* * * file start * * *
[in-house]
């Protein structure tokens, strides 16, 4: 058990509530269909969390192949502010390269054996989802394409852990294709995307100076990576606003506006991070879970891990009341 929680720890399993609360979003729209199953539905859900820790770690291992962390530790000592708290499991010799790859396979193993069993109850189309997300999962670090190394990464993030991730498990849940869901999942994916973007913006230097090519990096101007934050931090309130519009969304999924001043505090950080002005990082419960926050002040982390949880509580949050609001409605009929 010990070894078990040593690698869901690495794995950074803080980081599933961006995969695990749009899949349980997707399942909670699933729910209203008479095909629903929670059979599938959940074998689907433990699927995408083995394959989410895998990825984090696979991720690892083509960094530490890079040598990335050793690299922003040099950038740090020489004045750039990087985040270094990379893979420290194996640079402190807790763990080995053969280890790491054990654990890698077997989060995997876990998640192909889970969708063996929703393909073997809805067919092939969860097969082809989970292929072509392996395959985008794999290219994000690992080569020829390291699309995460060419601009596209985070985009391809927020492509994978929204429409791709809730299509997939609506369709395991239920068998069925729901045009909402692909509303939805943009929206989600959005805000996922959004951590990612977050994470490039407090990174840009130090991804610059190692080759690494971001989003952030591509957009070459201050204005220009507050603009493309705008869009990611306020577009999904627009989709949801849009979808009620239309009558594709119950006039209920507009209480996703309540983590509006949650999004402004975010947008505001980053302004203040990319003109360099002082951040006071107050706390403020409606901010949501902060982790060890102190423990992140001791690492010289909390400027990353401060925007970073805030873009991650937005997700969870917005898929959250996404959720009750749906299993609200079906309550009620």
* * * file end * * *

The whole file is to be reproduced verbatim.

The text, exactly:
[in-house]
């Protein structure tokens, strides 16, 4: 058990509530269909969390192949502010390269054996989802394409852990294709995307100076990576606003506006991070879970891990009341 929680720890399993609360979003729209199953539905859900820790770690291992962390530790000592708290499991010799790859396979193993069993109850189309997300999962670090190394990464993030991730498990849940869901999942994916973007913006230097090519990096101007934050931090309130519009969304999924001043505090950080002005990082419960926050002040982390949880509580949050609001409605009929 010990070894078990040593690698869901690495794995950074803080980081599933961006995969695990749009899949349980997707399942909670699933729910209203008479095909629903929670059979599938959940074998689907433990699927995408083995394959989410895998990825984090696979991720690892083509960094530490890079040598990335050793690299922003040099950038740090020489004045750039990087985040270094990379893979420290194996640079402190807790763990080995053969280890790491054990654990890698077997989060995997876990998640192909889970969708063996929703393909073997809805067919092939969860097969082809989970292929072509392996395959985008794999290219994000690992080569020829390291699309995460060419601009596209985070985009391809927020492509994978929204429409791709809730299509997939609506369709395991239920068998069925729901045009909402692909509303939805943009929206989600959005805000996922959004951590990612977050994470490039407090990174840009130090991804610059190692080759690494971001989003952030591509957009070459201050204005220009507050603009493309705008869009990611306020577009999904627009989709949801849009979808009620239309009558594709119950006039209920507009209480996703309540983590509006949650999004402004975010947008505001980053302004203040990319003109360099002082951040006071107050706390403020409606901010949501902060982790060890102190423990992140001791690492010289909390400027990353401060925007970073805030873009991650937005997700969870917005898929959250996404959720009750749906299993609200079906309550009620």